which   superfluous  pains   may  be   spared  by  us  in 
adorning    this    leading  letter   in    the    pattern    of 
patience,  seeing  it  is  conspicuous  enough  in  itself, 
dyed  red  with  its  own  blood.     Some  charge  this 

c  2  Hen.  IV.  c.  4.  h  [Por   an  account   of  the 

^  2  Hen.  IV.  c.  3 .  proceedings  against  Sautre,  see 

g  [Otherwise  called  Chatris.]     Foxe's  Martyrology,  I.  p.  67 1 .] 

cc  4 

SgS  The  Church  History  book  iv. 

A.D.  Hoo.Sautre  with  fear  and  fickleness,  because  formerly 
— — — ^he  had  abjured  those  articles  (for  which  afterwards 
he  died)  before  the  bishop  of  Norwich ;  but  let 
those  who  severely  censure  him  for  once  denying 
the  truth,  and  do  know  who  it  was  that  denied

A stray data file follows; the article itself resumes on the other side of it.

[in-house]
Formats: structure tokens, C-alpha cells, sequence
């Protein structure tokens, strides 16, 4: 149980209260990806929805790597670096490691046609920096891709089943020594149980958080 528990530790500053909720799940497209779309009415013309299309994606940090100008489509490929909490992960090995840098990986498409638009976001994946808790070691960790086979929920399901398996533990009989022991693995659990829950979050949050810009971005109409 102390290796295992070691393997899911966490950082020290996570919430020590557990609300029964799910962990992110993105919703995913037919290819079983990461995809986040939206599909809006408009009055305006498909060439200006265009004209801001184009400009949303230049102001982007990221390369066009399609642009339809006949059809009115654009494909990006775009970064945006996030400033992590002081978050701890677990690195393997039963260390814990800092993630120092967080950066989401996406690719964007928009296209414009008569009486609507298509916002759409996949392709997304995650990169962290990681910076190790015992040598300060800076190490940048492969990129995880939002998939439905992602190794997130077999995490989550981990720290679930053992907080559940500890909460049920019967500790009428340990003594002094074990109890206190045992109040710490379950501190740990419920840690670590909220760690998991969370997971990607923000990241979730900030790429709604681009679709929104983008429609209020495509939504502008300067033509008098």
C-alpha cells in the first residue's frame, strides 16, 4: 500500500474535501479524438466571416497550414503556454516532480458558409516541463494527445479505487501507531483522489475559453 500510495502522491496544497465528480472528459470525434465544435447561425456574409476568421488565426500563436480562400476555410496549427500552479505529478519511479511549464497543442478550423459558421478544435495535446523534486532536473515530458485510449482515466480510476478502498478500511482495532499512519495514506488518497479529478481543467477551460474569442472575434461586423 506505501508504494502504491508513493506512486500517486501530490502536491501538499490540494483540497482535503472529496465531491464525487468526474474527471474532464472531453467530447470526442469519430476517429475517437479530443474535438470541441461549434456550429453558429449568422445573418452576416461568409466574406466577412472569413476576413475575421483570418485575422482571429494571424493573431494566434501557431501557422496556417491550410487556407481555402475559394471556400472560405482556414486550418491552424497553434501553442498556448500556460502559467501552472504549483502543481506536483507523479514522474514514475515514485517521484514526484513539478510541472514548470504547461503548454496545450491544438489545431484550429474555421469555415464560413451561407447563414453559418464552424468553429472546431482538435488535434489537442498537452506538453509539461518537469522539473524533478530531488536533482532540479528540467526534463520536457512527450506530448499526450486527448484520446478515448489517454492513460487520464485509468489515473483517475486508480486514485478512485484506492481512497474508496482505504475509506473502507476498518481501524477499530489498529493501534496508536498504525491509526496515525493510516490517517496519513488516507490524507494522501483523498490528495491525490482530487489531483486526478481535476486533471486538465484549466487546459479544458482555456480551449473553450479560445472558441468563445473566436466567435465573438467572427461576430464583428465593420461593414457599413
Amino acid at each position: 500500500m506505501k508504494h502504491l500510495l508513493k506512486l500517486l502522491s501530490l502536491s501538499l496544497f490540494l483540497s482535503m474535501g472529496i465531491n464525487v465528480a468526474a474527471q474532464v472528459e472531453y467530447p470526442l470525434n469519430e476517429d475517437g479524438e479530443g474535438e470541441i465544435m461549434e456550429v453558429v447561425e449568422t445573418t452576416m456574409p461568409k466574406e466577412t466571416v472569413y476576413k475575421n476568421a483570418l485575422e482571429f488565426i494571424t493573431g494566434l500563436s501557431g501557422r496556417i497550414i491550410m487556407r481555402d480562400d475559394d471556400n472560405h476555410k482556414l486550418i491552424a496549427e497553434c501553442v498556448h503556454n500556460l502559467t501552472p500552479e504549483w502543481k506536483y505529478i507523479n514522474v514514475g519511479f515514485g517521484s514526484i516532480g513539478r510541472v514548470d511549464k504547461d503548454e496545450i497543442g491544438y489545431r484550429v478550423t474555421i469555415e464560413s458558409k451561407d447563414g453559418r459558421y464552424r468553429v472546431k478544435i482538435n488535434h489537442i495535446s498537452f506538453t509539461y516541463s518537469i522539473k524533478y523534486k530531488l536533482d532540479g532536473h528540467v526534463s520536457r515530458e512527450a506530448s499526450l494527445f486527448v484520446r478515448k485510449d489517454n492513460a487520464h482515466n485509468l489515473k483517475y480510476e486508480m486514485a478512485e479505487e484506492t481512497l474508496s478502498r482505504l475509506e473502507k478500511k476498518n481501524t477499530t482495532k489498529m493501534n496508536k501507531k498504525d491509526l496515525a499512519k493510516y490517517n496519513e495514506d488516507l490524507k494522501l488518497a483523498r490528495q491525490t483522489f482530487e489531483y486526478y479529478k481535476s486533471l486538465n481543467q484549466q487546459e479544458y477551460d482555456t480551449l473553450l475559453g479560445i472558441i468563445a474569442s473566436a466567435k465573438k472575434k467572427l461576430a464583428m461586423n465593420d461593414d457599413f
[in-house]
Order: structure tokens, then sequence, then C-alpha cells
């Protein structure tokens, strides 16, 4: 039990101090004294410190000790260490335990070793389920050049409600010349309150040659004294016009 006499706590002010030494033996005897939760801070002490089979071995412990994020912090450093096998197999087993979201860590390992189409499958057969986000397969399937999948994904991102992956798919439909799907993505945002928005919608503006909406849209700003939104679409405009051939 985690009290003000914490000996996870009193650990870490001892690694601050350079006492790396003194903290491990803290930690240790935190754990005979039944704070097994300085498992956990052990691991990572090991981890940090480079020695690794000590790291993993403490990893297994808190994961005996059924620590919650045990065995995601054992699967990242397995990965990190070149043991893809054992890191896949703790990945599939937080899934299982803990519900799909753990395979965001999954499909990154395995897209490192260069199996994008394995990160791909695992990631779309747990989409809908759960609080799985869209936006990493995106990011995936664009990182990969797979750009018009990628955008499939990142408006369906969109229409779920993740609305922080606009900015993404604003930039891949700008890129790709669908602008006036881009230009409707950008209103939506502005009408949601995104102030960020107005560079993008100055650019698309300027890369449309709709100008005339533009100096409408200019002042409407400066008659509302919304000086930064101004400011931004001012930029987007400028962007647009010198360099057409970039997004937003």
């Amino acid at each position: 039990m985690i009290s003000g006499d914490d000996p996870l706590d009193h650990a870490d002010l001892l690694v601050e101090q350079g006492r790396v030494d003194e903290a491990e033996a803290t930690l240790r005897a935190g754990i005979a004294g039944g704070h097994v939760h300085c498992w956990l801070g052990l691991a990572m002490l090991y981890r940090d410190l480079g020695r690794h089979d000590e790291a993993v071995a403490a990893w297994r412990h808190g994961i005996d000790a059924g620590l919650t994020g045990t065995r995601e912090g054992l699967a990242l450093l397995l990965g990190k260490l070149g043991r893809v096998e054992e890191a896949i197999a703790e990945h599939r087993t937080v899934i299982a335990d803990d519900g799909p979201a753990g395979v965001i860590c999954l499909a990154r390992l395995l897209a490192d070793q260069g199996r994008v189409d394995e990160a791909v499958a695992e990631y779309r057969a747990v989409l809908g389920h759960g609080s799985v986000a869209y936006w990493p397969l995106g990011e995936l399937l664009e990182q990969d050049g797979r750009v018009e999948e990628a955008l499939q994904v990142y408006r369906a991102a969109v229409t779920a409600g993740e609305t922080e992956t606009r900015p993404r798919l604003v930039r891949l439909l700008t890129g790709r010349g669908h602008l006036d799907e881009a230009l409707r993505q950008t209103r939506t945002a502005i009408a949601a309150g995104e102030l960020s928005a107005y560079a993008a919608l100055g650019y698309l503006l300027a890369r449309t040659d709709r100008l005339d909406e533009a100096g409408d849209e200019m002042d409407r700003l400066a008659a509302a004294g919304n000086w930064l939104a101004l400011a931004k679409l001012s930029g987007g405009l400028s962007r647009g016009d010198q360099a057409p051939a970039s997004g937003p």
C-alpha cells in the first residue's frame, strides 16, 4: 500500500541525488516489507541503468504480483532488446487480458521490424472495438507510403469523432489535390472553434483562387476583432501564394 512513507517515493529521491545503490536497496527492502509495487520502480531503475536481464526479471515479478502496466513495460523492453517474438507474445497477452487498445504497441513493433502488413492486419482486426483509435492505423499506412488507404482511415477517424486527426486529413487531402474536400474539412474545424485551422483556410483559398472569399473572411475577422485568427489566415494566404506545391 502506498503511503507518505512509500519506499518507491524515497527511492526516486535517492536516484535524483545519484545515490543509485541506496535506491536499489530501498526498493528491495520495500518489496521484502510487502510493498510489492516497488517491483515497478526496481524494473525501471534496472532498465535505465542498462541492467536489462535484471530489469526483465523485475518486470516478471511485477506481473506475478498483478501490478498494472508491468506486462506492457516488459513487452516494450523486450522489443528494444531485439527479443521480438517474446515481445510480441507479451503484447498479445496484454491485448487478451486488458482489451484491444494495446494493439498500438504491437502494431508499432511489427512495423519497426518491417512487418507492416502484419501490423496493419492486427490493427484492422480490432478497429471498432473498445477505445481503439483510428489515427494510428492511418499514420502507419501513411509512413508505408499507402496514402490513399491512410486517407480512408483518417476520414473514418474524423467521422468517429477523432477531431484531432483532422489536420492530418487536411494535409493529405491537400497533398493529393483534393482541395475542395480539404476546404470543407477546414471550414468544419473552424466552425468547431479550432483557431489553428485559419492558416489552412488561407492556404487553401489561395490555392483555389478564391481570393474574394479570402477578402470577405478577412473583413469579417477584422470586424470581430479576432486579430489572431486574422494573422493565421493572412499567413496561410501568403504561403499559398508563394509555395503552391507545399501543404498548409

his  Master  thrice,  take  heed  they  do  not  as  bad  a 
deed  more  than  four  times  themselves.  May  Sautre's 
final  constancy  be  as  surely  practised  by  men  as  his 
former  cowardliness  no  doubt  is  pardoned  by  God ! 
Eight  errors  were  laid  to  his  charge,  in  order  as 
foUoweth  i : 

i.  Imprimis^  He  saith  that  he  will  not  worship 
the  cross  on  which  Christ  suffered,  but  only  Christ 
that  suffered  upon  the  cross. 

ii.  Item^  That  he  would  sooner  worship  a  tem- 
poral king  than  the  foresaid  wooden  cross. 

iii.  Iteniy  That  he  would  rather  worship  the  bodies 
of  the  saints  than  the  very  cross  of  Christ,  on  which 
he  hung,  if  it  were  before  him. 

iv.  Item^  That  he  would  rather  worship  a  man